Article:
Shabby Conscious Competence

July 16, 2019

Part 3 from Chris of Shabby Sheep Design covers the reality of traveling to Italy from the UK, the reality of home renovation, and the true cost of living in Italy. It is no longer just about being a traveler. You do NOT know anyone. The language is still challenging. And now how to survive with your new financial realities?  Creativity, tenacity and love of Italy can keep you going. It keeps Chris and Eva going.

Remember, you receive a 15% discount if you choose to purchase from Shabby Sheep Design using my code:

Read about Step three of the four-part series. Grab an aperitivo with a Spritz!

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Unraveling the Dream - 'Conscious Competent'

We drove through France at a leisurely pace with our dog, the car rammed full of things we'd need for the initial days in our new home before the removal van arrived. One was a self-inflating mattress that we planned to sleep on prior to the arrival of our bed. 

As a couple Eva and I have a history of disagreeing (quite noisily) about when and where to make our overnight stops. Our second night, our last in France, was no exception. It was getting dark. We'd been driving all day and we were both gagging for a drink and something to eat. We circled the town of Le Bourget du Lac getting rattier and rattier with each other, failing miserably to find anywhere that we could agree on to stay. As a last resort I asked someone in whatever French I could muster 'where is the best hotel in town?' It turned out to be a 5* joint, not what we were used to at all. 

But we had Moley our German Shepherd/Doberman cross with us. I strode confidently into reception and asked for their best remaining room and advised the girl on reception that we were travelling with a 'well behaved' dog. No problem. It was fun to watch her face change as we re-entered minutes later with what one of our friends used to describe as 'part Horse, part Kangeroo'!

That evening we were subjected to a typically over the top French gourmet tasting dinner consisting of about 120 courses, all of which about the size of a pea, yet each of which was described as having a fluff of this, or a foam of that on a bed of blah, blah, blah. And the wine waiter insisted on placing our wine about 3 meters away from our table. Grrrr! After about 6 courses we stormed out of the restaurant, grabbing our bottle of wine and went for a walk by the lake instead. A timely reminder of why we'd chosen Italy over France to be our adopted homeland.

Next day, after having been given a severe 'once over' by French Border Police we drove through the Frejus tunnel. They stopped short of searching the car we think because of the Half Horse, Half Kangaroo in the back! Tunnels are scary things at the best of times, but when they go on for about 20 minutes the sense of being trapped is acute. Three weeks later a truck carrying tires caught fire in the middle of the 13km long, 9m wide tunnel killing 2 people. The tunnel was closed for many months afterwards. Scary!! But on 9th May 2005 we emerged into sunshine on the Italian border and saw half a dozen sun glass wearing Carabinieri leaning against their cars, without a care in the world. Their single concern - what Mamma or la moglie was going to cook them for lunch - ITALY WE ARE HOME!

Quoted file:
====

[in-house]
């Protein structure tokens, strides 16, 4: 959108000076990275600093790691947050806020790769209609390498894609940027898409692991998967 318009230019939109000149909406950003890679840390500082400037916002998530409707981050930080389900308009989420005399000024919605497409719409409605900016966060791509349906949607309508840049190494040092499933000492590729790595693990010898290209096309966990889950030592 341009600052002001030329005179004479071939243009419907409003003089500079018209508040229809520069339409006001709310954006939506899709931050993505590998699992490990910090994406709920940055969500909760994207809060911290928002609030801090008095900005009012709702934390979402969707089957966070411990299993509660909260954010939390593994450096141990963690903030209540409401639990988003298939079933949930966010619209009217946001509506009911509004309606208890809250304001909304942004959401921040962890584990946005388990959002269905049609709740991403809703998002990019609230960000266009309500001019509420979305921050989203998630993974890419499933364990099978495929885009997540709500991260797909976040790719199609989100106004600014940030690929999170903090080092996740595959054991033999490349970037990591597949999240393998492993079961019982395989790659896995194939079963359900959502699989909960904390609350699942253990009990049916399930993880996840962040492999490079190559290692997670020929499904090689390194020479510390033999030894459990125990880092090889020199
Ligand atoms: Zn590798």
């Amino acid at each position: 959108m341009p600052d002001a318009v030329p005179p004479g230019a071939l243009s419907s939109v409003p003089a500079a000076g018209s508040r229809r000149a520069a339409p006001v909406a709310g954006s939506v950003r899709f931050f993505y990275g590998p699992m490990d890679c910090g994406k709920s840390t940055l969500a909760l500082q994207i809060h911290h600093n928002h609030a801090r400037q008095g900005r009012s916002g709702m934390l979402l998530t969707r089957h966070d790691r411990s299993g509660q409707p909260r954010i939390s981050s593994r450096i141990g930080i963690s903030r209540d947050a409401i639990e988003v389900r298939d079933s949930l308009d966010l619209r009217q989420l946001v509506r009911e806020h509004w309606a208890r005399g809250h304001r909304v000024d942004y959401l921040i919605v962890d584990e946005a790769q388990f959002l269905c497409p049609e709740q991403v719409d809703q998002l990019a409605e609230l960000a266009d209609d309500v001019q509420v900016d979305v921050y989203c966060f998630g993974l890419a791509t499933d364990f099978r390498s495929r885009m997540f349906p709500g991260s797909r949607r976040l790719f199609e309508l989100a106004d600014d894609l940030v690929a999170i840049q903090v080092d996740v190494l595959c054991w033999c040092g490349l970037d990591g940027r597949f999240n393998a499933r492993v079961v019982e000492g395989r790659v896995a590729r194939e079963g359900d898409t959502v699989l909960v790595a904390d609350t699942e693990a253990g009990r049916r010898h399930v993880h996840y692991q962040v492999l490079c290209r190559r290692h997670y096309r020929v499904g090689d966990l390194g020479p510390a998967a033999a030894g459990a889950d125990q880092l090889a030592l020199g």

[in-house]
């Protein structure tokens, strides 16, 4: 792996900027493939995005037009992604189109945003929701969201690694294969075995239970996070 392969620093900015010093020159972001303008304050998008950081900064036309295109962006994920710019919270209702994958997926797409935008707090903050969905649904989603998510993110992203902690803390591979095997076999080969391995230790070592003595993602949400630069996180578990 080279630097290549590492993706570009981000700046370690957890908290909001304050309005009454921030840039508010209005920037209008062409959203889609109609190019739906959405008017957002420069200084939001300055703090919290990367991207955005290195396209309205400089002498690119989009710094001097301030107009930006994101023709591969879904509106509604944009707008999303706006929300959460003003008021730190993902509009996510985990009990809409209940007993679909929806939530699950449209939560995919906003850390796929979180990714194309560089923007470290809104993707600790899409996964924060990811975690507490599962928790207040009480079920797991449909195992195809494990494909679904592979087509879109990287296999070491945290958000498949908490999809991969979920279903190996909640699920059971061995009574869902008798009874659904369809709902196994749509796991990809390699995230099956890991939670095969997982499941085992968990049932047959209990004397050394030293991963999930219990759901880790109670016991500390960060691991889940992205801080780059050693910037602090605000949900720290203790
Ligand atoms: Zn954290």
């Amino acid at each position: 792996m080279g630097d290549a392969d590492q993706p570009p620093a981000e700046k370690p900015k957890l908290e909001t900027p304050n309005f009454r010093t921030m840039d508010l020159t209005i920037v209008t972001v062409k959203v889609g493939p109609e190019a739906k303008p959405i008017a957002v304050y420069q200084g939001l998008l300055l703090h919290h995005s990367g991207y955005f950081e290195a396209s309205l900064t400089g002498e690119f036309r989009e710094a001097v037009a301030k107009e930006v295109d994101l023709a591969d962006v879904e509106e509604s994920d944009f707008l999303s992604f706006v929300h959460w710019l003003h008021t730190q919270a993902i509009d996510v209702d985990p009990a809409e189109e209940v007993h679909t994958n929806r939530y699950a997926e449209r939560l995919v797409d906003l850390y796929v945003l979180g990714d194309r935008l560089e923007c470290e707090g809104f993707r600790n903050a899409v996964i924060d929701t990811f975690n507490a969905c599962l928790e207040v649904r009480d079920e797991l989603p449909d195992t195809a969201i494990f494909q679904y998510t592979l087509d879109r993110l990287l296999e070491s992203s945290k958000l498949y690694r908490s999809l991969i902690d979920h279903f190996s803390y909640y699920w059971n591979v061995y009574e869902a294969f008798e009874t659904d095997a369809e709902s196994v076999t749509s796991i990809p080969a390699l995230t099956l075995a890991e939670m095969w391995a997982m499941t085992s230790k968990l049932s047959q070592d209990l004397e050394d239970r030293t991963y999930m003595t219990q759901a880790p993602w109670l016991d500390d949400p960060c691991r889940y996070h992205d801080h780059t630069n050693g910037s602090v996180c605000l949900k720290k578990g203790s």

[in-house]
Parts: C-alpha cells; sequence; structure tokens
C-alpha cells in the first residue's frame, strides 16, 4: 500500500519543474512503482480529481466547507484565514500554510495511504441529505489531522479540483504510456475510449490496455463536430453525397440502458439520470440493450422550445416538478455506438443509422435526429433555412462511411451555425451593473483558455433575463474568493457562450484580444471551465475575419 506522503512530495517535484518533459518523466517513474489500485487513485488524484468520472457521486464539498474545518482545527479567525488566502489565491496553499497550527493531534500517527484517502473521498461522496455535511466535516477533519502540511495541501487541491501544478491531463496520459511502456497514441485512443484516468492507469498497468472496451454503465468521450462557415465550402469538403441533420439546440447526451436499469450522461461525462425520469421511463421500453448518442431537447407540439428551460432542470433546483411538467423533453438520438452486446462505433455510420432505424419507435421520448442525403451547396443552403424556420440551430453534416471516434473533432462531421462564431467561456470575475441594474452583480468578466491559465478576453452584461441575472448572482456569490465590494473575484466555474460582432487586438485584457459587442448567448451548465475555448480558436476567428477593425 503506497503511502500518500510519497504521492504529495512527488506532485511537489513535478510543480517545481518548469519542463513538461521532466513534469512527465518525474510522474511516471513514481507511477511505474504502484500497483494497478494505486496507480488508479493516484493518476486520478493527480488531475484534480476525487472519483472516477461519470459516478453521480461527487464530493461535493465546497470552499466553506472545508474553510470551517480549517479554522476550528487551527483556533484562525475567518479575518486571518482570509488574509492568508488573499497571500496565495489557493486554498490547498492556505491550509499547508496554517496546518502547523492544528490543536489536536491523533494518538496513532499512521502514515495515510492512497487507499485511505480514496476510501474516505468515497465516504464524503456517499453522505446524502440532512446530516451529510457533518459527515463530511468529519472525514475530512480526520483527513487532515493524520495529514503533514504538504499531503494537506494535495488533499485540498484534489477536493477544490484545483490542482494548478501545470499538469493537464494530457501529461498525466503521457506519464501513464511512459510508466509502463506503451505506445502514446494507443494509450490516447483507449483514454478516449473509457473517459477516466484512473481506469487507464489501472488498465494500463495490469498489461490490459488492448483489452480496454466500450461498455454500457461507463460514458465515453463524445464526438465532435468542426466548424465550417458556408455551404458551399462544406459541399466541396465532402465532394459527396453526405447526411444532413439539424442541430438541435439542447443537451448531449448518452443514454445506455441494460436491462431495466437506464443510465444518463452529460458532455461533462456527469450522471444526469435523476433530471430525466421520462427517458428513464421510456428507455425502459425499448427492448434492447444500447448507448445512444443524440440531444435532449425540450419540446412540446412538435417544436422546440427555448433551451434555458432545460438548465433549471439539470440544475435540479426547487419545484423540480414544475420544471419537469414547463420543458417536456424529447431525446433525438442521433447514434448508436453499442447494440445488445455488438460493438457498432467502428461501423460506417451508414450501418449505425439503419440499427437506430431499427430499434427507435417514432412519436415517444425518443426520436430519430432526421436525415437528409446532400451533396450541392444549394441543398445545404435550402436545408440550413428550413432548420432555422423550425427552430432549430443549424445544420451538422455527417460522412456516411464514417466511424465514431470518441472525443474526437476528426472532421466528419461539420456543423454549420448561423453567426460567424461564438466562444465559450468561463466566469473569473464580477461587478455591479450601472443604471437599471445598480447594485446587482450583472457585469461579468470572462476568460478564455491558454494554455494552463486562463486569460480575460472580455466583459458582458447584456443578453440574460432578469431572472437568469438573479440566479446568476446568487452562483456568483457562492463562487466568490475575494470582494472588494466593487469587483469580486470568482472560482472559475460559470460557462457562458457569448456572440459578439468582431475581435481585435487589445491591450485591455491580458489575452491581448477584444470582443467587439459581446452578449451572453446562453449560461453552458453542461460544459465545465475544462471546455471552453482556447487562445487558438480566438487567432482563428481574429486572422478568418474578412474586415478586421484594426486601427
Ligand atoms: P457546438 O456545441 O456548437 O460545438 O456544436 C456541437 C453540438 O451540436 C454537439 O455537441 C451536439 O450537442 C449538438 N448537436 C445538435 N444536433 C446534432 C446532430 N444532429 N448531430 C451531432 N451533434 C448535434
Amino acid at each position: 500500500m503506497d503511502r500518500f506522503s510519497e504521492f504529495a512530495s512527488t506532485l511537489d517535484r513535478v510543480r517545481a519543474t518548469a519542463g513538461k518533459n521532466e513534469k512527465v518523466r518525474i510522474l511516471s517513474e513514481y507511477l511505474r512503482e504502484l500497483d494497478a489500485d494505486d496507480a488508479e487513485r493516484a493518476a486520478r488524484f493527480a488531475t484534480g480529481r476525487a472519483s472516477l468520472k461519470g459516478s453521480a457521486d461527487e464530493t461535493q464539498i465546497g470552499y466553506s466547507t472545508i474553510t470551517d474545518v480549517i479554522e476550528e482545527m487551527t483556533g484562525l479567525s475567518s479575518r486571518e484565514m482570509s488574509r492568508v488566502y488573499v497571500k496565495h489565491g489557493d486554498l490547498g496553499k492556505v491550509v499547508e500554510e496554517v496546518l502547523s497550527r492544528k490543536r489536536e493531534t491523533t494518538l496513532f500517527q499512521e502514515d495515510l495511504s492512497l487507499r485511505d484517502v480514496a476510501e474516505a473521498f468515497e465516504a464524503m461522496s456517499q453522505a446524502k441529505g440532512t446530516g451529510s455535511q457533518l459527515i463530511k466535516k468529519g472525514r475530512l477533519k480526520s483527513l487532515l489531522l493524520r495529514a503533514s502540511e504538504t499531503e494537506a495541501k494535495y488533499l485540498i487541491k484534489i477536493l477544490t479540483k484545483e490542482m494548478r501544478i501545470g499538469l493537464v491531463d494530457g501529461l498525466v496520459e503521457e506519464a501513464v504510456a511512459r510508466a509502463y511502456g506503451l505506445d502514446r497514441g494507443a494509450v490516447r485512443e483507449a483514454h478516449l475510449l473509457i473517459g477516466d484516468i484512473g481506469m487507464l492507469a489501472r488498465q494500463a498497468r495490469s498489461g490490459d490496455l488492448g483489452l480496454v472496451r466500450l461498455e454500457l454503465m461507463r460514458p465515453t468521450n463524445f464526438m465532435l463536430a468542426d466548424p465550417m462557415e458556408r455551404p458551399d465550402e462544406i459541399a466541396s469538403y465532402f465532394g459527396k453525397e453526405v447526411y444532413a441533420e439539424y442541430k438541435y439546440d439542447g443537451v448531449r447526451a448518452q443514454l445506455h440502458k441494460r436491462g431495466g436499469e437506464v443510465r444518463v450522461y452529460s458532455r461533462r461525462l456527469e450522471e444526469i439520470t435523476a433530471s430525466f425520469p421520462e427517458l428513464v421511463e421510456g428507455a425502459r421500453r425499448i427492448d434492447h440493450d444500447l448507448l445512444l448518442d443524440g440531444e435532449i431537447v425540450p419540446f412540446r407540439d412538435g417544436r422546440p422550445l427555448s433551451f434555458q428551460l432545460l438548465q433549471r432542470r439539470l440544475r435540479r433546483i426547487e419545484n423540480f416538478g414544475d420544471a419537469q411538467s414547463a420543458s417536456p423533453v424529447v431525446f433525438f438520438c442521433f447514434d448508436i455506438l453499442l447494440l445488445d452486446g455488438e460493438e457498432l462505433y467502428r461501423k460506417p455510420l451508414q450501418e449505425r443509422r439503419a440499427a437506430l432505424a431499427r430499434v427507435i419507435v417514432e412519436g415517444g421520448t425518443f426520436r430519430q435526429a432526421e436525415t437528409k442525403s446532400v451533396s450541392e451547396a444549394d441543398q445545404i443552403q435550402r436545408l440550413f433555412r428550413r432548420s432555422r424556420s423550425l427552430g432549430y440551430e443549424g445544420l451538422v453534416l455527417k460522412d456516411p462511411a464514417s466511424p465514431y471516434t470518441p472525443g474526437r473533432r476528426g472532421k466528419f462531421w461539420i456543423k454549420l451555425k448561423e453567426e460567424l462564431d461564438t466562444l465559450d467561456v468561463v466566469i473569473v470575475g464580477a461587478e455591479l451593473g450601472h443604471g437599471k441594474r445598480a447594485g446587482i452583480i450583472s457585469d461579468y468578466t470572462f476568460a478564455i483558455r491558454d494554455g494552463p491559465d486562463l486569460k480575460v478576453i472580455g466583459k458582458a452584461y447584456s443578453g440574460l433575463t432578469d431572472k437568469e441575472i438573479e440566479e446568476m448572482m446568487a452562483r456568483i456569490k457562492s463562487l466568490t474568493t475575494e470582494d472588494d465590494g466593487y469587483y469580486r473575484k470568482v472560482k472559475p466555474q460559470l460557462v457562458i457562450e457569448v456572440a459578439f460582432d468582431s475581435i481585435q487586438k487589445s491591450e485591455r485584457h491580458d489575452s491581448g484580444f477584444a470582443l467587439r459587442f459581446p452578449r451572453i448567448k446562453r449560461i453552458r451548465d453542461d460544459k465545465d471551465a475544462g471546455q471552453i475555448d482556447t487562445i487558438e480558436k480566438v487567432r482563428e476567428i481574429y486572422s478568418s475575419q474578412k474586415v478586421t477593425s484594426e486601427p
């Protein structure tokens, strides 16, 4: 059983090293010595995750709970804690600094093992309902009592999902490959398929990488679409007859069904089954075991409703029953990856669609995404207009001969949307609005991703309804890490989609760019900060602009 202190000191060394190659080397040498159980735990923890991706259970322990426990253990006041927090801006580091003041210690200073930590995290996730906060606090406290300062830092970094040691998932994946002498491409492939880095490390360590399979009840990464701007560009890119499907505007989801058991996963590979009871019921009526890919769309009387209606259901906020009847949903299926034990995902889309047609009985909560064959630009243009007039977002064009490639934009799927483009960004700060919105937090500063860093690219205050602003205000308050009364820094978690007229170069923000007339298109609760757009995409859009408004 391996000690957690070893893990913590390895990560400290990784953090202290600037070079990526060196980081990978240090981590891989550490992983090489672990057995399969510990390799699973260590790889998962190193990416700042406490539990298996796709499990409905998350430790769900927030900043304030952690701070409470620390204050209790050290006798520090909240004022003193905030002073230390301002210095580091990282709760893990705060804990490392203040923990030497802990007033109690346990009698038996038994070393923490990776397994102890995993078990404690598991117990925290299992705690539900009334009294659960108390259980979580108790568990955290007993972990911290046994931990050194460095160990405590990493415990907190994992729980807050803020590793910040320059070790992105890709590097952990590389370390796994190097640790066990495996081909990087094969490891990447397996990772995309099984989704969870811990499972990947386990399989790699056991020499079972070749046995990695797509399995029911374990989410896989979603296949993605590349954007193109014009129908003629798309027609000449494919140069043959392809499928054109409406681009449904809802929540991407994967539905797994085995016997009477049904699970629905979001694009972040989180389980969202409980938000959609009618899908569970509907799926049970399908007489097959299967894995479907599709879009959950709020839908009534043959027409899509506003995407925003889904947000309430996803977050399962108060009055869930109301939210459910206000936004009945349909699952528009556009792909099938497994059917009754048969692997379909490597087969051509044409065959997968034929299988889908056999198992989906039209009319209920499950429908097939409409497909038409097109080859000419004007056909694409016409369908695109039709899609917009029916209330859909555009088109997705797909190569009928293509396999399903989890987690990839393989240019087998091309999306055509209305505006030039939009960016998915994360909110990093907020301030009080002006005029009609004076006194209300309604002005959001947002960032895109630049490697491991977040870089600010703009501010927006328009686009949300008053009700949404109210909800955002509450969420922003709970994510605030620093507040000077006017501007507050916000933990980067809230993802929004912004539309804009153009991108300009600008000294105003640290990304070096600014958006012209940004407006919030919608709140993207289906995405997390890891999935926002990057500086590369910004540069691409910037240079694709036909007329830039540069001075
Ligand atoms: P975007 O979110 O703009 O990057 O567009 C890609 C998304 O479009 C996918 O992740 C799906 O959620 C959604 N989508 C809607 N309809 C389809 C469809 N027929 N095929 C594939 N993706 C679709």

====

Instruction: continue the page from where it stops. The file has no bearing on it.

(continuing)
Later that afternoon we arrived at our new home - only it seemed to be inhabited by about 20 builders. The cup of tea we'd been looking forward to making wasn't going happen - there was no kitchen! And we couldn't walk on the first floor because they were in the middle of staining the floorboards. 'Hmmmm' we thought, which part of the project manager's words 'yes the house is ready for you' had we misunderstood?

So, we had to eat out that evening and after having enjoyed a sumptuous and simple dinner at what is now our favourite local restaurant 'da Mauro' 

we came back up the hill in our Lancia (that nobody it turns out thought was cool) and unpacked the self-inflating mattress. We were exhausted, ready to 'hit the hay'. The mattress needed batteries! F#######K! So, we slept on the floor on an uninflated piece of rubber which was on top of cardboard boxes and newspapers - 'Top Tip’, nights in May in Tuscany can be cold if you are sleeping on ceramic tiles. Which is exactly how we slept the following night too - because I'd bought the wrong type of batteries in the corner shop!! You couldn't make this stuff up right?

Over the following months we managed to bring the renovation to a close, but only by borrowing on a mortgage to make the dream a reality. Time to start living the least that's what the constant succession of friends who came to visit us from the UK must have been thinking. We barely had anytime to ourselves. Time after time we schlepped around the pretty villages of Bagnone, Pontremoli, Fivizzano and the coastal gems like Lerici, Tellaro and Portovenere - we never go to the Cinque Terre because of the hoards of tourists!!